Set up in 1854, the British Journal of Photography is the world’s longest–running photography magazine. Deputy Editor Diane Smyth tells us how she started out in journalism and where she looks for photographers to feature in the magazine…
I didn’t set out to be a journalist.
I always enjoyed reading and writing, so I studied English at university. I worked on a magazine in Birmingham while I was still as university and the summer after graduating. Then I spent a year in Athens teaching English. I deliberately chose a big language school that had a textbook department - it was good experience in publishing. Back in London I interned at Bloomsbury Books, then I got a job at Marshall Cavendish, a company that publishes part works – magazines you collect over years and put together in binders. After about a year I got a job on a website. Then the internet boom busted and I was made redundant, which was a tough experience.
Following that, I worked on a financial magazine for three and a half years. I didn’t find the subject matter that interesting but it was well paid. BJP was part of the same company. I’ve always been interested in art and photography, so I became friendly with the girl who was Features Editor. One day she told me, “I’m leaving – why don’t you apply for my job?” So I did and got it.
Photography is interesting [to write about] because it covers a broad scope: it can be fine art, it can be someone taking pictures of their kid or a journalist documenting what’s going on in Kazakhstan. It’s also a medium that’s well adapted to the digital age. Painting can’t be represented in the same way digitally, whereas photography can make that transition. I like writing for a readership that’s knowledgeable about photography, because it means I can get quite in depth.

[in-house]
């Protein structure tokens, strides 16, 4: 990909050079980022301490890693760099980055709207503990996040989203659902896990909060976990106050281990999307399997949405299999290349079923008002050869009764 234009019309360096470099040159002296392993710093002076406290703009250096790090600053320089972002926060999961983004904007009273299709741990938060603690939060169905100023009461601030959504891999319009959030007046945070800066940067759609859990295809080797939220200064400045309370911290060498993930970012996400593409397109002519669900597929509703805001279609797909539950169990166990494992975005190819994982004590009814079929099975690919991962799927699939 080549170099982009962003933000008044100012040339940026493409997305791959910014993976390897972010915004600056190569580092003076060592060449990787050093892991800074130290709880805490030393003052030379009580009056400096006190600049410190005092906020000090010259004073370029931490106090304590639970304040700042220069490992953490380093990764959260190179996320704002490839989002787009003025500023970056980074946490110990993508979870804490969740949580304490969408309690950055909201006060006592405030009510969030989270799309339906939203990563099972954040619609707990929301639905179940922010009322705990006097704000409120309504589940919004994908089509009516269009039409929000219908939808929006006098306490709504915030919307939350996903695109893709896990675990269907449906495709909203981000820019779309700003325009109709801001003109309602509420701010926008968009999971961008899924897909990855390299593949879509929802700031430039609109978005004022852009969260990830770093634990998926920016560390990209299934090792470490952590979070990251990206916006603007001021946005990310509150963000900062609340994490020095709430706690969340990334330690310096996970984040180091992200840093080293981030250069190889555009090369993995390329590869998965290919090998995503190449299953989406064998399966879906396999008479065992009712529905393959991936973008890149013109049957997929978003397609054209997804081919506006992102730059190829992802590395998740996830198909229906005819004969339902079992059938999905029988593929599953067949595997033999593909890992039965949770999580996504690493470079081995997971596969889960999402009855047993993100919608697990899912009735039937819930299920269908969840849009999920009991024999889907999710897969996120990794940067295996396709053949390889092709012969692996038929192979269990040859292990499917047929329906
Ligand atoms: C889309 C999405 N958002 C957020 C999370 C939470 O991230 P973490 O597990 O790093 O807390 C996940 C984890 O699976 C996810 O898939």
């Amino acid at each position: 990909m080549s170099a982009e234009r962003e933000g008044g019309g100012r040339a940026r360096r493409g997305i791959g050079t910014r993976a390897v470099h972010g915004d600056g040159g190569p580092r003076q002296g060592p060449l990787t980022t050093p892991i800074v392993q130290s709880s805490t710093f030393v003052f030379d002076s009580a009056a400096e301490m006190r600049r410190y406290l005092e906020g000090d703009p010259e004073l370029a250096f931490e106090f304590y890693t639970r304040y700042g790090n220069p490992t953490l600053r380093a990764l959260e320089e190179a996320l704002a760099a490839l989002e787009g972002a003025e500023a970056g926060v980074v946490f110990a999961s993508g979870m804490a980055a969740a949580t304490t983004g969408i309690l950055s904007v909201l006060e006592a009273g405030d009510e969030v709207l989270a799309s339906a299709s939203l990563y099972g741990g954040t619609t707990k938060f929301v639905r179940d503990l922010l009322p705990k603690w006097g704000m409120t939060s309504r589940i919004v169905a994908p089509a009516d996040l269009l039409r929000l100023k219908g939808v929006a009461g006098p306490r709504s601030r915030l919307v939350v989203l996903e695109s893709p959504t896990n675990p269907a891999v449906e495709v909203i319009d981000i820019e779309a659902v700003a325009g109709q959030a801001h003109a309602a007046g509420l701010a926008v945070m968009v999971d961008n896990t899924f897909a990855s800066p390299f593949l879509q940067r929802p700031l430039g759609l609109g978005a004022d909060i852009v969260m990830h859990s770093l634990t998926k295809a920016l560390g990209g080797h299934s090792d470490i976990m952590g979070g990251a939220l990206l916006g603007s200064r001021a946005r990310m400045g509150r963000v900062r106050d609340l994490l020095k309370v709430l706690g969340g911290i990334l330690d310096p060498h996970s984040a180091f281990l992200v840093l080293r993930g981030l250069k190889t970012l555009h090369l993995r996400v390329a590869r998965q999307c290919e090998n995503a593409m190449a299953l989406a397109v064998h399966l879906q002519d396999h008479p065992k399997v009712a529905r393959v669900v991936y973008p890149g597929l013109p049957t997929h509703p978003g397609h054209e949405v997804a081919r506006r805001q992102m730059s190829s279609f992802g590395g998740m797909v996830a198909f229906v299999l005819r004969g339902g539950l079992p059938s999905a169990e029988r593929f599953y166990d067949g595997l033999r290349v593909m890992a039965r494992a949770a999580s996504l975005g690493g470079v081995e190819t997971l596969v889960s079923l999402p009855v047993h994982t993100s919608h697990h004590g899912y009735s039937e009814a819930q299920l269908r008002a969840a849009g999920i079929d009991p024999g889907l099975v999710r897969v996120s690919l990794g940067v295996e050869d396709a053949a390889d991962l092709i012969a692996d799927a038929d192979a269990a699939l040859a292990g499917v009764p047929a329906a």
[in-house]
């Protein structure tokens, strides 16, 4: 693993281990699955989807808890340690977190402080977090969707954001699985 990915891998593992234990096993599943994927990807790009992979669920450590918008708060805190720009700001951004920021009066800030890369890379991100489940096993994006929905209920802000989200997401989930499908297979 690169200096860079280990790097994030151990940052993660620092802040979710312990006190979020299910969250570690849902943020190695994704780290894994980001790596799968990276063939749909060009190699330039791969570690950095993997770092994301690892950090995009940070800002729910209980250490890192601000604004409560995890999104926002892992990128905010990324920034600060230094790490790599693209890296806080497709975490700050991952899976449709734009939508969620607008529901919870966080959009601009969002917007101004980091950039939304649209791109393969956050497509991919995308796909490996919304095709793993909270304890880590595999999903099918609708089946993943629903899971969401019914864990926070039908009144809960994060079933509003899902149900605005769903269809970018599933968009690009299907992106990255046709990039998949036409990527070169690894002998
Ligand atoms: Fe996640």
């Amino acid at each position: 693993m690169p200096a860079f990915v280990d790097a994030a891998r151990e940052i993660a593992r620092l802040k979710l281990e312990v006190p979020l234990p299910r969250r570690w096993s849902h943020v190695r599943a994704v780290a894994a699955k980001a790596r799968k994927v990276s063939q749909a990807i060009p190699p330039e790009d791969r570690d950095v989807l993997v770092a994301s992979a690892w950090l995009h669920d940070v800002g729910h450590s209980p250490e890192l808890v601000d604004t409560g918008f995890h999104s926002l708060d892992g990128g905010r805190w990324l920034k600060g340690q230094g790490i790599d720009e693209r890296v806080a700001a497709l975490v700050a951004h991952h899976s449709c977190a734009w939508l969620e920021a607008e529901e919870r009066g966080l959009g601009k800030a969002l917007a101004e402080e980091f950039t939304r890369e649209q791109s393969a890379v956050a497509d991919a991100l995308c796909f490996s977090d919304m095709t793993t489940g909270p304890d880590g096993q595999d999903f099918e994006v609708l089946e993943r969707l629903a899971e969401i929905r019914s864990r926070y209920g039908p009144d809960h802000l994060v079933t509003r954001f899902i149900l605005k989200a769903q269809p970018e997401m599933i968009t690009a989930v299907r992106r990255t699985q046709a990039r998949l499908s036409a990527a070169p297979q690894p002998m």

There’s no shame in taking jobs that aren’t exactly what you want. Sometimes we get interns applying to us who haven’t worked [in a paid role] for years – I just can’t believe they can possibly fund it. Maybe you’ll take a job writing about finance – it’s not your first choice of subject matter, but there’s a lot you can learn while you’re there. Get those skills, build on them and then go somewhere else.
We find photographers from many different sources. Some send us images by email, some post something interesting on Facebook, on their blog or on their website. Some we find judging competitions – I think it's well worth entering competitions, as you get in front of the judges. Even if you don't win, you may find your way into a magazine that way.
Some photographers we find via portfolio reviews too, so I think they're also worth doing, although they can be very expensive so I can understand it if people give them a miss. Some photographers I see in exhibitions or published elsewhere, others are recommended to me by photography friends.
In general, I'd advise people not to be shy about getting in touch – I think people sometimes feel they're bothering me by sending me work, but I have 100 empty pages to fill every month so I need lots of photography! The best thing to do is to send an email with four or five low res images and a link to a website where I can see more, plus a brief description of the project and yourself. It's better not to hound editors though – we're really busy and it can be stressful to get phone calls "just checking you got the email I sent". I do look at everything I get sent – sadly it's not possible to answer every email I receive, but you'll definitely know about it if I'm keen.
Image by Jonathan Worth on a CC BY-SA license.
Diane Smyth was talking to Rachel Segal Hamilton.
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